a Massachusetts organization that has operated four
“sober homes” in Fitchburg, Massachusetts since
2012. D. 18 ¶¶ 1-2. Sober homes serve those
recovering from drug and alcohol abuse by providing a
supportive living environment with other recovering
individuals. Id. at 3. Summers bought, repaired and
opened four properties to serve as the sober homes.
Id. at 3. The sober homes are located at 499 Water
Street, 10 Burnett Street, 33 Garnet Street and 205-207 High
Street in Fitchburg, respectively. Id. ¶ 2.
February 2, 2013, Curry, a Fitchburg Health Inspector at the
time, id. ¶ 4, made certain statements about
Jeffrey's House in a Worcester Telegram and Gazette
article, id. ¶ 13. In that same article,
Lanciani, the Fitchburg Building Commissioner at the time,
id. ¶ 6, was quoted as stating that “[a]
lodging house designation means the home must comply with
state building codes, including a sprinkler system and fire
alarms, ” id. ¶ 13.
two months later, on April 13, 2013, Stephens, a Fitchburg
Health Inspector at the time, id. ¶ 4,
performed an hour-long unannounced building inspection of 499
Water Street and noted several violations, id.
¶ 14. Four days later, Stephens returned to 499 Water
Street with Moran, the Fitchburg Building Inspector at the
time, id. ¶ 5, and the two found additional
violations, id. ¶ 14. Stephens and Moran
returned to 499 Water Street on May 13, 2013 to re-inspect
the previous violations and declared the improvements were
unsatisfactory. Id. ¶ 15.
months later, on August 21, 2013, Summers was “strongly
advised” to attend a meeting at Fitchburg City Hall to
discuss “illegal occupancy.” Id. ¶
16. Stephens, Moran and Lanciani attended the meeting and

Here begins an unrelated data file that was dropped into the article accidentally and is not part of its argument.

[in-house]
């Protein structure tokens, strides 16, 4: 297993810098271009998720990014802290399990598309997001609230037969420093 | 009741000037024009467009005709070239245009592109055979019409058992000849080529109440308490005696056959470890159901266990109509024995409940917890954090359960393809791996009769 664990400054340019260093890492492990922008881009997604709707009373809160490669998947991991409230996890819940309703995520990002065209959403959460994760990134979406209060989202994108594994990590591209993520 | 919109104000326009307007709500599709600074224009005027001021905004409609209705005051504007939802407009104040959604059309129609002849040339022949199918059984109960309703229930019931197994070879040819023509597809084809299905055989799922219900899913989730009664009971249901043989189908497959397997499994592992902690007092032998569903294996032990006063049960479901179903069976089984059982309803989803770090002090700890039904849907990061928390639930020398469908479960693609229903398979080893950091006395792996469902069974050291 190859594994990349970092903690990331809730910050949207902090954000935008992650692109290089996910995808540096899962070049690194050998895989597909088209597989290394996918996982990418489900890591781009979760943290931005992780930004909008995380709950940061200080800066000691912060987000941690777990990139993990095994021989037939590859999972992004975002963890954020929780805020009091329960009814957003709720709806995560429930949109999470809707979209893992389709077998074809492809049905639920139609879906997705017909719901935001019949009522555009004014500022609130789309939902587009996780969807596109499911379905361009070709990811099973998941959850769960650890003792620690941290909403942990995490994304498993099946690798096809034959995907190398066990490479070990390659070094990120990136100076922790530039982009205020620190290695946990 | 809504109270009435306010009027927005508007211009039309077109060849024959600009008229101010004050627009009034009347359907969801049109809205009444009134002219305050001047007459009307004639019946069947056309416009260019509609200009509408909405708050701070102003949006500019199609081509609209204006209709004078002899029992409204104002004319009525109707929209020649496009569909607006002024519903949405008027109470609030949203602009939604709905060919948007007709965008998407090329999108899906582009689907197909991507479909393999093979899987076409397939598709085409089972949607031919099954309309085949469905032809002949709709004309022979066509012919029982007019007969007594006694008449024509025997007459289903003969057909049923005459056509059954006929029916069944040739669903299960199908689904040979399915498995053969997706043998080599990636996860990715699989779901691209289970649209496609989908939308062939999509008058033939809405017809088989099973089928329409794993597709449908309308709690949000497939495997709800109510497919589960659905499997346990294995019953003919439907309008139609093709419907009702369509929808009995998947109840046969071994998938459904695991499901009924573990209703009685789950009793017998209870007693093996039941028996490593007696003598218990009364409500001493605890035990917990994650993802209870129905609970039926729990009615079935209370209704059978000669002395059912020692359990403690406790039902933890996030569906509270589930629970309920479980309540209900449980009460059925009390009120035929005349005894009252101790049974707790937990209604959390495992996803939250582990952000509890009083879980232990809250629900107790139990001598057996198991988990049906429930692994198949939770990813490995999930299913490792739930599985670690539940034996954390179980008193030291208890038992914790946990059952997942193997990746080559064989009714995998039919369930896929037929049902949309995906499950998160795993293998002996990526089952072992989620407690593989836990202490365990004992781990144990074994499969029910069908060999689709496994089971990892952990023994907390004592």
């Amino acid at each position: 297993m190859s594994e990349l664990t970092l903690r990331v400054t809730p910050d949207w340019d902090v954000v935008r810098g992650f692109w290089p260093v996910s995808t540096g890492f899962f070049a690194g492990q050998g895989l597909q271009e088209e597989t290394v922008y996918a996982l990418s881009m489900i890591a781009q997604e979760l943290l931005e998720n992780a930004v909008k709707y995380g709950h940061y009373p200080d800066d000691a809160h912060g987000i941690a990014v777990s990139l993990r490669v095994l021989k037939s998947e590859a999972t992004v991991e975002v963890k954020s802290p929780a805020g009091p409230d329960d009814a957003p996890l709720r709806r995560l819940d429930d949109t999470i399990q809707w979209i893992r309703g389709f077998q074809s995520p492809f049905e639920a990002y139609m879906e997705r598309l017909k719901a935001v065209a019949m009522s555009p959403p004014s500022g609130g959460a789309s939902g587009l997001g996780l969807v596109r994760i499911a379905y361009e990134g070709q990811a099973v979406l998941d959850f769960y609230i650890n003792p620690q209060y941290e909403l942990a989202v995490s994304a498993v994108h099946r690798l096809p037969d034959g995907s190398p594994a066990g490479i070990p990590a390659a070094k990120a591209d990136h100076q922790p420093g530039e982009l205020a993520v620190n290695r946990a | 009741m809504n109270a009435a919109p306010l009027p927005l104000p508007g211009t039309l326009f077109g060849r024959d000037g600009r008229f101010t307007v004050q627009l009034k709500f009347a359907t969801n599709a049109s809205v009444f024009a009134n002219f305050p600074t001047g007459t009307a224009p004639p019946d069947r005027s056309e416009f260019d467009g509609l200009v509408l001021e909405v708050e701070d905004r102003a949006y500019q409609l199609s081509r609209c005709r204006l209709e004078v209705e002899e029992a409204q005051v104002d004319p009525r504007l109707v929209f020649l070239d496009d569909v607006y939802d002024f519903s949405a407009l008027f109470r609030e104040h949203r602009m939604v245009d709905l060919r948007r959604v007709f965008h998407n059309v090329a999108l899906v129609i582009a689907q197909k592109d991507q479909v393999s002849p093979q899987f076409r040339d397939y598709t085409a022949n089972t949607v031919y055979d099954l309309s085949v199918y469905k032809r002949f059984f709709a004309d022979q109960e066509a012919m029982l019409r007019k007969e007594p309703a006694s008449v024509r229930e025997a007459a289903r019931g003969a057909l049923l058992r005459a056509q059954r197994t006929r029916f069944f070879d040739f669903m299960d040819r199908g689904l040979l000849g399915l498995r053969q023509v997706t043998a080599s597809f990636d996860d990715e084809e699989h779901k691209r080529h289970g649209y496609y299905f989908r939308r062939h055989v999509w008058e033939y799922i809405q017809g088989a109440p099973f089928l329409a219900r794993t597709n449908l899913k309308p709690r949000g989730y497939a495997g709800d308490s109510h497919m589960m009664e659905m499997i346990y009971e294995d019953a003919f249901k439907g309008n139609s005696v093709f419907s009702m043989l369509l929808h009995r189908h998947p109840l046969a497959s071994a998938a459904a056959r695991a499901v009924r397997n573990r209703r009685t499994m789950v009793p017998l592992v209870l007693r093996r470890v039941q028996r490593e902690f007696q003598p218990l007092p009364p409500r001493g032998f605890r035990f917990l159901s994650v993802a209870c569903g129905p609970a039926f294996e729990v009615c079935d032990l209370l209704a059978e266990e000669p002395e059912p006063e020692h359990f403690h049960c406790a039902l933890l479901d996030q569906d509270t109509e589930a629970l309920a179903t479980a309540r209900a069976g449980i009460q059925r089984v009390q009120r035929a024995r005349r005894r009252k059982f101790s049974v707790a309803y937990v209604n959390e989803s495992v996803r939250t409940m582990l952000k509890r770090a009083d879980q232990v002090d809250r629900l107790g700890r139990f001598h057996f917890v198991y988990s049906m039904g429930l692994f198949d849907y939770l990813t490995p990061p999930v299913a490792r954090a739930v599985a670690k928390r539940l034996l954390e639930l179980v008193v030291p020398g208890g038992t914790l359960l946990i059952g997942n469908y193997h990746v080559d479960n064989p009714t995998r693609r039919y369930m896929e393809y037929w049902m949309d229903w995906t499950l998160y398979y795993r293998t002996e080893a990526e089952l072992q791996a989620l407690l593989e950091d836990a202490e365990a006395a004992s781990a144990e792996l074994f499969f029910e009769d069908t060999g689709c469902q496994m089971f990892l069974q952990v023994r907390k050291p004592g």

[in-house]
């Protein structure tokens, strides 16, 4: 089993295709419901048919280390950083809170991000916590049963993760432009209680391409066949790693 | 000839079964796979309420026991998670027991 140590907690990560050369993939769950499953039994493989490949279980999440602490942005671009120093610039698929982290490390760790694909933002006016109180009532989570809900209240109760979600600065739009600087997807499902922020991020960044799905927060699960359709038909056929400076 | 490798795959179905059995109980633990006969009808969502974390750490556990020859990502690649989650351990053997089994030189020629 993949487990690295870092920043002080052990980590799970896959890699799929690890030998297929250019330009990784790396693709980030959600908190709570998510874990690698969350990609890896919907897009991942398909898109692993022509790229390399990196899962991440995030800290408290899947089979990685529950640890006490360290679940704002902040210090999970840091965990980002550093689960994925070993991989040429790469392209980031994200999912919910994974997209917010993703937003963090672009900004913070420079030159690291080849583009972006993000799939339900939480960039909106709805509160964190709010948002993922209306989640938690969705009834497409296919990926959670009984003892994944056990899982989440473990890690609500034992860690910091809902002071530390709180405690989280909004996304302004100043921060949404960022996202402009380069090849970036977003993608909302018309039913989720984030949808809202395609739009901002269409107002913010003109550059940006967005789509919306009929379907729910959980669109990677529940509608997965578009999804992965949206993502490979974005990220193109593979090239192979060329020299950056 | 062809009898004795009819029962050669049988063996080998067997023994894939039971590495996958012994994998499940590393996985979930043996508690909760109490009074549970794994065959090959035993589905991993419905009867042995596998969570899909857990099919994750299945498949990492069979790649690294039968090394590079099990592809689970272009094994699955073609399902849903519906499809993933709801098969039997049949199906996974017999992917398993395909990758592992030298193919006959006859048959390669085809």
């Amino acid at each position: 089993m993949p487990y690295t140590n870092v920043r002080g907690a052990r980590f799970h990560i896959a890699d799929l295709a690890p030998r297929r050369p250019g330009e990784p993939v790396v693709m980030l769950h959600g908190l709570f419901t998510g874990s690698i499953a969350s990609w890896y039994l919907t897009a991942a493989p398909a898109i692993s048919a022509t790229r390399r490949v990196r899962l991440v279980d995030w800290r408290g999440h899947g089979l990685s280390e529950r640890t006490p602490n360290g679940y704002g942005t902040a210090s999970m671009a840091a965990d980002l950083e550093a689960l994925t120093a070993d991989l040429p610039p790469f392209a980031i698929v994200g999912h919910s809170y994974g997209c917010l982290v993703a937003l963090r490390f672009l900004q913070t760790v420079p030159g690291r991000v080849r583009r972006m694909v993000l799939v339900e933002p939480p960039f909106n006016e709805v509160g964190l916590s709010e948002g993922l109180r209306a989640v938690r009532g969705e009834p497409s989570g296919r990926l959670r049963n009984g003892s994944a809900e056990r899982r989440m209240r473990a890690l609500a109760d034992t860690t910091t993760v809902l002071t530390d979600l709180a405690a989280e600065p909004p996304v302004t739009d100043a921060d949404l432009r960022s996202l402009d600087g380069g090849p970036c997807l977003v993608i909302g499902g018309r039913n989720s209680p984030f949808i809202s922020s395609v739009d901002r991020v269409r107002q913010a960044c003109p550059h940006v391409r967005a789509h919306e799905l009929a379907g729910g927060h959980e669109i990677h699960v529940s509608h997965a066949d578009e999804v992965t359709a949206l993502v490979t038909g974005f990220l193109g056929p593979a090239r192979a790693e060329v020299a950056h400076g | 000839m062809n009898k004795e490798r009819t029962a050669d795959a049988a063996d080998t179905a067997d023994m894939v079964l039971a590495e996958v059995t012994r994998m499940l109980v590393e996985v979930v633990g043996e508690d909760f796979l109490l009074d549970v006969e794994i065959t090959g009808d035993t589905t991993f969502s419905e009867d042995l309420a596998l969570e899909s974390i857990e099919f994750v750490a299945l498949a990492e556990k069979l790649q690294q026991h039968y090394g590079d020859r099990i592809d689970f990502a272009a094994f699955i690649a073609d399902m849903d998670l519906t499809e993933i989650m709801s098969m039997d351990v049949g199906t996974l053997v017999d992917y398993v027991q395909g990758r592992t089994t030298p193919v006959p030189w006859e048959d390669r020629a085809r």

Summers was told to cease and desist all operations.
Id. On September 11, 2013, Moran and Stephens
returned to 499 Water Street and confirmed that all
violations had been corrected. Id. ¶ 17.
December 5, 2013, Summers received a letter from Lanciani
sent to his property at 10 Burnett Street ordering him to
cease and desist operations due to zoning ordinance
violations for non-conforming use. Id.; D. 20-1. The
letter also indicated that there was “no evidence that
the building has been inspected” or that a license for
use as a boarding house was granted by the License
Commission. D. 20-1. Summers received a similar letter from
Lanciani sent at his property at 33 Garnett Street on January
22, 2014. D. 18 ¶ 18; D. 20-2.
then received a Summons and Order of notice on March 18, 2014
at all four of his properties, as well as at his home
address, from Goldstein, D. 18 ¶ 19, the Fitchburg
Assistant City Solicitor at the time, id. ¶ 3.
The Summons and Order directed Summers to appear in Worcester
Housing Court on April 25, 2014. Id. ¶ 19.
Summers attended the consolidated hearing before Judge Diane
H. Horan (“Judge Horan”) regarding his properties
at 10 Burnett Street, 499 Water Street and 33 Garnet Street.
D. 20-3. Lanciani and Goldstein appeared on behalf of
Fitchburg. D. 18 ¶ 20. Following the presentation of
evidence from both sides, Judge Horan ruled that Summers
could continue to operate the sober homes. Id.
Goldstein and Lanciani insisted that Summers request a
reasonable accommodation in writing. Id.
5, 2014, Summers wrote a letter to Lanciani and requested a
reasonable accommodation from Fitchburg's zoning
ordinances for his properties at 10 Burnett Street, 499 Water
Street and 33 Garnet Street, id. ¶ 21, and